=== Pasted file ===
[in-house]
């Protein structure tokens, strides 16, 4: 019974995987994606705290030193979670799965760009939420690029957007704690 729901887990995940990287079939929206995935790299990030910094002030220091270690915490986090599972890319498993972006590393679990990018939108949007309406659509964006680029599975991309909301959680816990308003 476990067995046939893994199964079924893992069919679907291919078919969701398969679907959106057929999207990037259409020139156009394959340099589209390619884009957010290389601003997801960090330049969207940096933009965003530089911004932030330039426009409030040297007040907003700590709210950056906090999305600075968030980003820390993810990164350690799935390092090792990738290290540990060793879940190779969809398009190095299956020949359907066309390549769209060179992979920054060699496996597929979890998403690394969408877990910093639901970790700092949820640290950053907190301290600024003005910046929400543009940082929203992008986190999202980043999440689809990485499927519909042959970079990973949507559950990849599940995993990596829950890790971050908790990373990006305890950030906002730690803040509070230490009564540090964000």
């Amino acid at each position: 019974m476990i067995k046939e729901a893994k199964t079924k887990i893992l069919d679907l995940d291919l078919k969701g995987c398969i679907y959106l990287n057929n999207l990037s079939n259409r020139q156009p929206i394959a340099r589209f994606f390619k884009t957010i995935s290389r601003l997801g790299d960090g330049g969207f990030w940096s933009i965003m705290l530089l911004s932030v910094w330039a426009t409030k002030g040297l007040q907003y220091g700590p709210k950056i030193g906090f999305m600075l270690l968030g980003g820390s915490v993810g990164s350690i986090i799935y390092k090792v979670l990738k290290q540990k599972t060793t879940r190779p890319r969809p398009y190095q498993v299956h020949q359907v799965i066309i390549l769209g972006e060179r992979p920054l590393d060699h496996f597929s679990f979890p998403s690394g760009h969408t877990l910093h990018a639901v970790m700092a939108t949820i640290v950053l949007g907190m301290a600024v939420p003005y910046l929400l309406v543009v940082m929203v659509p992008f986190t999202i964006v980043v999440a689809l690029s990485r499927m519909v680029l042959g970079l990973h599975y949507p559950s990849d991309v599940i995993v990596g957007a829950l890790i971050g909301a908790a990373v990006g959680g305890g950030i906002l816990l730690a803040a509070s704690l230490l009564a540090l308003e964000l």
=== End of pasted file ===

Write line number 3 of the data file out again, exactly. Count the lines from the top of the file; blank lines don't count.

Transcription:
């Amino acid at each position: 019974m476990i067995k046939e729901a893994k199964t079924k887990i893992l069919d679907l995940d291919l078919k969701g995987c398969i679907y959106l990287n057929n999207l990037s079939n259409r020139q156009p929206i394959a340099r589209f994606f390619k884009t957010i995935s290389r601003l997801g790299d960090g330049g969207f990030w940096s933009i965003m705290l530089l911004s932030v910094w330039a426009t409030k002030g040297l007040q907003y220091g700590p709210k950056i030193g906090f999305m600075l270690l968030g980003g820390s915490v993810g990164s350690i986090i799935y390092k090792v979670l990738k290290q540990k599972t060793t879940r190779p890319r969809p398009y190095q498993v299956h020949q359907v799965i066309i390549l769209g972006e060179r992979p920054l590393d060699h496996f597929s679990f979890p998403s690394g760009h969408t877990l910093h990018a639901v970790m700092a939108t949820i640290v950053l949007g907190m301290a600024v939420p003005y910046l929400l309406v543009v940082m929203v659509p992008f986190t999202i964006v980043v999440a689809l690029s990485r499927m519909v680029l042959g970079l990973h599975y949507p559950s990849d991309v599940i995993v990596g957007a829950l890790i971050g909301a908790a990373v990006g959680g305890g950030i906002l816990l730690a803040a509070s704690l230490l009564a540090l308003e964000l």